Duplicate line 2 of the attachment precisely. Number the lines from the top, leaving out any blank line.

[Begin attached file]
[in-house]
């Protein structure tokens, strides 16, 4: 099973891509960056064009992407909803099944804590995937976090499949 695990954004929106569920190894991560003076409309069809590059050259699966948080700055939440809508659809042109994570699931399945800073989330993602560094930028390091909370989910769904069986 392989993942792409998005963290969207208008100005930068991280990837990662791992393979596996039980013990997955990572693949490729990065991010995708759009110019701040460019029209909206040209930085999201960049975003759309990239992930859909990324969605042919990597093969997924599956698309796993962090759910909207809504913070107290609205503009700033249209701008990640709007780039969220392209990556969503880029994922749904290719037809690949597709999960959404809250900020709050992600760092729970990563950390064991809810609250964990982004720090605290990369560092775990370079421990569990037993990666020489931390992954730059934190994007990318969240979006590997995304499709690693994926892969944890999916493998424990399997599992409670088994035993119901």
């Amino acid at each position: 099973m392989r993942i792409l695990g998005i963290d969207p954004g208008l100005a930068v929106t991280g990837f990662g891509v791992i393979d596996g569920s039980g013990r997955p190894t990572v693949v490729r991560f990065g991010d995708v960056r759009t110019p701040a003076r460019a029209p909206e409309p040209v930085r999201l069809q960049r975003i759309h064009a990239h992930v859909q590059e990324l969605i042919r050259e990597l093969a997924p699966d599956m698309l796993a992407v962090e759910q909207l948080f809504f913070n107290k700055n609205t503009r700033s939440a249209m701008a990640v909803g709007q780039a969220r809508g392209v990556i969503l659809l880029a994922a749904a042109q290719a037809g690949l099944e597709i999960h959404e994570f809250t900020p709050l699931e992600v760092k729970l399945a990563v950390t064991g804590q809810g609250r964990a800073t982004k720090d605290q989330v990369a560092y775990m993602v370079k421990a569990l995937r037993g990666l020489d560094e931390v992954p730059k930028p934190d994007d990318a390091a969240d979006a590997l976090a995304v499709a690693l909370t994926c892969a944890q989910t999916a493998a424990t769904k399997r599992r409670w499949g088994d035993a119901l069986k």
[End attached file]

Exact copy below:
């Protein structure tokens, strides 16, 4: 099973891509960056064009992407909803099944804590995937976090499949 695990954004929106569920190894991560003076409309069809590059050259699966948080700055939440809508659809042109994570699931399945800073989330993602560094930028390091909370989910769904069986 392989993942792409998005963290969207208008100005930068991280990837990662791992393979596996039980013990997955990572693949490729990065991010995708759009110019701040460019029209909206040209930085999201960049975003759309990239992930859909990324969605042919990597093969997924599956698309796993962090759910909207809504913070107290609205503009700033249209701008990640709007780039969220392209990556969503880029994922749904290719037809690949597709999960959404809250900020709050992600760092729970990563950390064991809810609250964990982004720090605290990369560092775990370079421990569990037993990666020489931390992954730059934190994007990318969240979006590997995304499709690693994926892969944890999916493998424990399997599992409670088994035993119901």